12. Adanovinivici

    Thread Starter Member

    Sep 5, 2014
    58
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    Wait
    Wait when you say the MOSFET is turned on, are you talking about triode mode or saturation mode?
     
  13. Adanovinivici

    Thread Starter Member

    Sep 5, 2014
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    If the Vcc value above the capacitor is constant then the voltage below it must decrease to charge the capacitor, but how can it discharge when there is a constant current going through it. I know the opamp sets the gate voltage to about 2.45V. So when the source voltage is low enough the NMOS goes to cutoff mode and the current must discharge in the opposite direction through the current source, until the source voltage is high enough to allow current through the NMOS. Then the current charges the capacitor again in the opposite direction. I think that is how your producing the linear wave. Wait then the NMOS takes all the current from the current source while the capacitor discharges since the capacitor becomes an open circuit. I just don't see how you can connect a capacitor to a current source. Could you please explain it to me.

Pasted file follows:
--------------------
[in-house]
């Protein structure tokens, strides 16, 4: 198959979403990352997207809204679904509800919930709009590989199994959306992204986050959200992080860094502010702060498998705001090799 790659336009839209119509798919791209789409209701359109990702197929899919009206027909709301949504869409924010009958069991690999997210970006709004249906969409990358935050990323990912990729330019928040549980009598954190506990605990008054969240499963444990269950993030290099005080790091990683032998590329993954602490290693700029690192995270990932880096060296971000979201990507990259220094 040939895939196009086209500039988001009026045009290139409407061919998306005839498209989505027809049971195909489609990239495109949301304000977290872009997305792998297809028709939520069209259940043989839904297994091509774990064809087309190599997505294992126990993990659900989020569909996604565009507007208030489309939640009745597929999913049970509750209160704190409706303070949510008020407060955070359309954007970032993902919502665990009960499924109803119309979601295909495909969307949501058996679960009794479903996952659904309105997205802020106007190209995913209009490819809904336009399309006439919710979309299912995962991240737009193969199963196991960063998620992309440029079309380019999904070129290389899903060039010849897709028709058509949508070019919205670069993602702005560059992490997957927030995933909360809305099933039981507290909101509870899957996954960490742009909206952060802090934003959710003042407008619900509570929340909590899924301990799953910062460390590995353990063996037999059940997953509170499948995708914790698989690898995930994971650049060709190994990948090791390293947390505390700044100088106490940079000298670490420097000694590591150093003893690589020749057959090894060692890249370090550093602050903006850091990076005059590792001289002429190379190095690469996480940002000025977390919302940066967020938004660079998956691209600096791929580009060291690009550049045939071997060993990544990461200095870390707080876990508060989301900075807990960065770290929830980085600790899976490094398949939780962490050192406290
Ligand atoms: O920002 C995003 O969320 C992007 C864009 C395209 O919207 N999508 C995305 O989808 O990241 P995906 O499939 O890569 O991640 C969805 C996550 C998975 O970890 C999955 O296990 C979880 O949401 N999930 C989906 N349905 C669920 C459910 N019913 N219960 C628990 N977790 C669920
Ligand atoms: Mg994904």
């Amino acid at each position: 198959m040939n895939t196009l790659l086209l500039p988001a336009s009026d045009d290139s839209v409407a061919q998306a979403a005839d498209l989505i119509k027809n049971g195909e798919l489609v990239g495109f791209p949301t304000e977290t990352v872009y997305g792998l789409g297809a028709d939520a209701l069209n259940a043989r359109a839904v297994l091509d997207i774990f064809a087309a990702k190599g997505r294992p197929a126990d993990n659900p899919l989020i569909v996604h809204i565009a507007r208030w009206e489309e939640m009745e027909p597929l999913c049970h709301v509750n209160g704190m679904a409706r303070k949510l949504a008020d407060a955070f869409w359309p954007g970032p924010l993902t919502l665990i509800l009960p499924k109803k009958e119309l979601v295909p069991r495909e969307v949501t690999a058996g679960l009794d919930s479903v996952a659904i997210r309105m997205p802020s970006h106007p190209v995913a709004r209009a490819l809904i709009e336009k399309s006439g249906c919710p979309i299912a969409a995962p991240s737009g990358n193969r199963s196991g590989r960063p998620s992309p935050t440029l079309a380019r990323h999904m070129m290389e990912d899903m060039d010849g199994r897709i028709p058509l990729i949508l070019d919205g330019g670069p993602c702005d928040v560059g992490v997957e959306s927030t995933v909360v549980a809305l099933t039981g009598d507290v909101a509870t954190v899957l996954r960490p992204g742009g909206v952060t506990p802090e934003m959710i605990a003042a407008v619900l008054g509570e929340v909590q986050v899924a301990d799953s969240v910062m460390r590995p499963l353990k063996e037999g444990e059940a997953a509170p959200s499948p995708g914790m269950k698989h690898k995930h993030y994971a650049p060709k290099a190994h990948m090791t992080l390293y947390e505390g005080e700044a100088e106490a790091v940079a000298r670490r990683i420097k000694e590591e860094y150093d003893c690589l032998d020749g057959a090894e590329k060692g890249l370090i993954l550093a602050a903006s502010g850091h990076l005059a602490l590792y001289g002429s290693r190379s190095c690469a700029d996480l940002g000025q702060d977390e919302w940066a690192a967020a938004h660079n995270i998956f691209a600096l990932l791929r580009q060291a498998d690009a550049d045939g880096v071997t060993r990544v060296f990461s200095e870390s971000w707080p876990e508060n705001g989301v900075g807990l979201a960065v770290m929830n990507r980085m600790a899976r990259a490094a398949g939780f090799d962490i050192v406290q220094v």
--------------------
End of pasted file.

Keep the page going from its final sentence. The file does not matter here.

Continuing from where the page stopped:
Last edited: Nov 23, 2014
  14. Veracohr

    Well-Known Member

    Jan 3, 2011
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    76